We will leverage customer script extensions and Azure Automation to configure scripted failover of SQL Availability groups: 1. Create a local file for the script to failover SQL Availability Group. The following sample script takes the path to the Availability Group on the Azure replica and fails it over to that replica instance. This script will be passed to the SQL replica VM for execution via the Custom Script Extension.
Param(
[string]$SQLAvailabilityGroupPath
)

import-module sqlps
Switch-SqlAvailabilityGroup -Path $SQLAvailabilityGroupPath -AllowDataLoss -force

2. Upload the script to a blob in an Azure storage account (In this example the blob is named "AGFailover.ps1").
$context = New-AzureStorageContext -StorageAccountName "Account" -StorageAccountKey "Key"
Set-AzureStorageBlobContent -Blob "AGFailover.ps1" -Container "script-container" -File "ScriptLocalFilePath" -context $context
3. Create an Azure Automation Runbook to invoke the above script on the SQL Replica VM in Azure. You can use the following sample script for the purpose. You can also look at Add Azure automation runbooks to recovery plans to understand how to create Azure automation runbooks to be used in ASR recovery plans
workflow SQLAvailabilityGroupFailover
{
    param (
        [Object]$RecoveryPlanContext
    )

    $Cred = Get-AutomationPSCredential -name 'AzureCredential'
	
    #Connect to Azure
    $AzureAccount = Add-AzureAccount -Credential $Cred
    $AzureSubscriptionName = Get-AutomationVariable –Name ‘AzureSubscriptionName’
    Select-AzureSubscription -SubscriptionName $AzureSubscriptionName
    
    InLineScript
    {
     #Update the script with name of your storage account, key and blob name
     $context = New-AzureStorageContext -StorageAccountName "Account" 
         -StorageAccountKey "Key";
     $sasuri = New-AzureStorageBlobSASToken -Container "script-container" 
         -Blob "AGFailover.ps1" -Permission r -FullUri -Context $context;
     
     Write-output "failovertype " + $Using:RecoveryPlanContext.FailoverType;
               
     if ($Using:RecoveryPlanContext.FailoverType -eq "Test")
       {
           #Skipping TFO in this version.
           #We will update the script in a follow-up post with TFO support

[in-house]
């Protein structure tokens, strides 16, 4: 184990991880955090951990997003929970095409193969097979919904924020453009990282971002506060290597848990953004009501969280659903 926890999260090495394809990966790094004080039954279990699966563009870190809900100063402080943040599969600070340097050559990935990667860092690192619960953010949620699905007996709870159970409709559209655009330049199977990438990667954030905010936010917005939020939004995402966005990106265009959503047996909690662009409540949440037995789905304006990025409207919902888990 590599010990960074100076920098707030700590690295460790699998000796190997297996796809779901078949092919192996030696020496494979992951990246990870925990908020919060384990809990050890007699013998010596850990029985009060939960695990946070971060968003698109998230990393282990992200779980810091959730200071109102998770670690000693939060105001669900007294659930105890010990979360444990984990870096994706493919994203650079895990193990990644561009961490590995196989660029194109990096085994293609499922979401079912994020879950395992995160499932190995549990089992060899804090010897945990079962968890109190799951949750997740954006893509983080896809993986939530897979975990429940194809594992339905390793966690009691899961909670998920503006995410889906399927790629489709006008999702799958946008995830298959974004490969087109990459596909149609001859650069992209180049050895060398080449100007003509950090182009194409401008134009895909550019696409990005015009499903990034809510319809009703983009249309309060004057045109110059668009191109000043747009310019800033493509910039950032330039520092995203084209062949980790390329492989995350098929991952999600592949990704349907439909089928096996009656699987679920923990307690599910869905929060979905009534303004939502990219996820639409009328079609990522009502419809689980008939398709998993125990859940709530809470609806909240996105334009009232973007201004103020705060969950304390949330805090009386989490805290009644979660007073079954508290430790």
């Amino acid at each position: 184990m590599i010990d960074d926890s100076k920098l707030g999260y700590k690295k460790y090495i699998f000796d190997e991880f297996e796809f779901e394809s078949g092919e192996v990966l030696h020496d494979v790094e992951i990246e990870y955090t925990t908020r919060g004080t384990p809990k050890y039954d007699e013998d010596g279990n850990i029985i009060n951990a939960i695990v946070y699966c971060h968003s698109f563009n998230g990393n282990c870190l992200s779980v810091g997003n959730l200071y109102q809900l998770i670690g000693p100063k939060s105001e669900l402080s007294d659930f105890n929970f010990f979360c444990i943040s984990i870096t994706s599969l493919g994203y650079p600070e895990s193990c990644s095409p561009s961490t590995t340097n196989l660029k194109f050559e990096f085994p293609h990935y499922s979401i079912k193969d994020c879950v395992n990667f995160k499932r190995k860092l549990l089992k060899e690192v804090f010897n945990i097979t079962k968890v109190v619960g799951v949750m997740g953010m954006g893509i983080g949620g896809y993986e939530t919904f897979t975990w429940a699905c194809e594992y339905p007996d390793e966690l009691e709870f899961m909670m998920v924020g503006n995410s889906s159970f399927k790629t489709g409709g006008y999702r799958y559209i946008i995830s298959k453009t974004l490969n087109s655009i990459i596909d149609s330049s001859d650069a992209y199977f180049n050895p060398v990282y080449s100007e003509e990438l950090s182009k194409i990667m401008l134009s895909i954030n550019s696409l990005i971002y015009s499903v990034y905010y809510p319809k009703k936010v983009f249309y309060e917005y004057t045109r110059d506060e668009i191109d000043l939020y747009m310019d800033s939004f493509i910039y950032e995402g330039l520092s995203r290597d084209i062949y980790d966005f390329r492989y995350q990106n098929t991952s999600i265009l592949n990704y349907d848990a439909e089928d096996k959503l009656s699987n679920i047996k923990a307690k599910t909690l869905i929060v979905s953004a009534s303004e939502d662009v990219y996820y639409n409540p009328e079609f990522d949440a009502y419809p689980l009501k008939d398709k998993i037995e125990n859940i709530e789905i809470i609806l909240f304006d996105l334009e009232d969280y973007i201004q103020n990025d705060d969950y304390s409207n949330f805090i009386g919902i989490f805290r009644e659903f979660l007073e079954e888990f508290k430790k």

Write-output "tfo: Skipping SQL Failover";
       }
     else
       {
           Write-output "pfo/ufo";
           #Get the SQL Azure Replica VM.
           #Update the script to use the name of your VM and Cloud Service
           $VM = Get-AzureVM -Name "SQLAzureVM" -ServiceName "SQLAzureReplica";     
       
           Write-Output "Installing custom script extension"
           #Install the Custom Script Extension on teh SQL Replica VM
           Set-AzureVMExtension -ExtensionName CustomScriptExtension -VM $VM -Publisher Microsoft.Compute -Version 1.3| Update-AzureVM; 
                    
           Write-output "Starting AG Failover";
           #Execute the SQL Failover script
           #Pass the SQL AG path as the argument.
       
           $AGArgs="-SQLAvailabilityGroupPath sqlserver:\sql\sqlazureVM\default\availabilitygroups\testag";
       
           Set-AzureVMCustomScriptExtension -VM $VM -FileUri $sasuri -Run "AGFailover.ps1" -Argument $AGArgs | Update-AzureVM;
       
           Write-output "Completed AG Failover";

       }
        
    }
}

Create a new ASR Recovery Plan

    1. In the Azure Site Recovery portal, create a new Recovery Plan and add the app and web tier VMs into the recovery plan.
    2. Add a “pre group 1 boot” scripted step that will invoke the above Azure Automation in the Recovery Plan.
    3. Customize the Recovery Plan by selecting “Group1” as the Start group for app tier and “Group2” as the Start group for web tier (E.g. app tier will Start up before the web tier).
    4. If you have more than one VM in the web tier then you would have to add a script to create a load balancer as a post-script to Group-2
    5. Save the Recovery Plan.
  recovery-plan2  

Failover the Recovery Plan to Azure

Once the Recovery Plan has been configured, you can use it to perform planned or unplanned failover to Azure.  ASR will failover the app and web tiers into Azure and create IaaS VMs. ASR will invoke the Azure Automation Runbook above and failover the SQL AlwaysOn Availability Group. It will then boot up the app tier followed by the web tier. The SQL listener will be updated to point to the SQL Azure Replica Instance once all the tiers are up. Following diagram illustrates the state after a failover.   after-failover  

Failback from Azure back to on-premises

Once the on-premises servers return back to healthy state, you can configure replication from SQL Azure replica back to the on-premises replica copy. After that you can use a similar ASR Recovery Plan to failover the application back to on-premises.   That’s it. We now have a “single click” Recovery Plan that combines best in class technologies like Azure Site Recovery and SQL AlwaysOn Availability Groups to failover an entire application. If your application is a public facing site, then check out how you can use Azure Traffic Manager to further optimize the RTO when recovering the application.